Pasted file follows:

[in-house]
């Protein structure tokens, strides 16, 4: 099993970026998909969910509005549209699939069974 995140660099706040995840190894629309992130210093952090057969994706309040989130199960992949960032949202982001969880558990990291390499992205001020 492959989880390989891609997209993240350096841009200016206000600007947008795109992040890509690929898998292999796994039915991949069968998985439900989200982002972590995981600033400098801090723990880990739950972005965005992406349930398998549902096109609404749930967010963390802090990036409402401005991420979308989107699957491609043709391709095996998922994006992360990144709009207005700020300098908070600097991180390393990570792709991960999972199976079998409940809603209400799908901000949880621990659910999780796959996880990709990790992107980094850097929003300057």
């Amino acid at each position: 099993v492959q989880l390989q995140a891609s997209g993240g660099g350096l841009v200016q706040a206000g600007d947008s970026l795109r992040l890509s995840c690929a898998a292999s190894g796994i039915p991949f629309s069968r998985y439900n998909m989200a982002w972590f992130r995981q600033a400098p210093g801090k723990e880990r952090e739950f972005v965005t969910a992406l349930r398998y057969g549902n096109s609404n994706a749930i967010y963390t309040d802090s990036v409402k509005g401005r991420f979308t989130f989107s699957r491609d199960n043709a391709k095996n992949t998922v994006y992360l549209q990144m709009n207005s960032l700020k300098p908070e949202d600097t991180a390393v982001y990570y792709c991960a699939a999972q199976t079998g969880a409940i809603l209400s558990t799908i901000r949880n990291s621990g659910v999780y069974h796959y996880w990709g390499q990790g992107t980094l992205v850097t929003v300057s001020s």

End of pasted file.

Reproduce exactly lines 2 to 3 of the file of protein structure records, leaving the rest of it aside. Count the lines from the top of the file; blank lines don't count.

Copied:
């Protein structure tokens, strides 16, 4: 099993970026998909969910509005549209699939069974 995140660099706040995840190894629309992130210093952090057969994706309040989130199960992949960032949202982001969880558990990291390499992205001020 492959989880390989891609997209993240350096841009200016206000600007947008795109992040890509690929898998292999796994039915991949069968998985439900989200982002972590995981600033400098801090723990880990739950972005965005992406349930398998549902096109609404749930967010963390802090990036409402401005991420979308989107699957491609043709391709095996998922994006992360990144709009207005700020300098908070600097991180390393990570792709991960999972199976079998409940809603209400799908901000949880621990659910999780796959996880990709990790992107980094850097929003300057």
């Amino acid at each position: 099993v492959q989880l390989q995140a891609s997209g993240g660099g350096l841009v200016q706040a206000g600007d947008s970026l795109r992040l890509s995840c690929a898998a292999s190894g796994i039915p991949f629309s069968r998985y439900n998909m989200a982002w972590f992130r995981q600033a400098p210093g801090k723990e880990r952090e739950f972005v965005t969910a992406l349930r398998y057969g549902n096109s609404n994706a749930i967010y963390t309040d802090s990036v409402k509005g401005r991420f979308t989130f989107s699957r491609d199960n043709a391709k095996n992949t998922v994006y992360l549209q990144m709009n207005s960032l700020k300098p908070e949202d600097t991180a390393v982001y990570y792709c991960a699939a999972q199976t079998g969880a409940i809603l209400s558990t799908i901000r949880n990291s621990g659910v999780y069974h796959y996880w990709g390499q990790g992107t980094l992205v850097t929003v300057s001020s």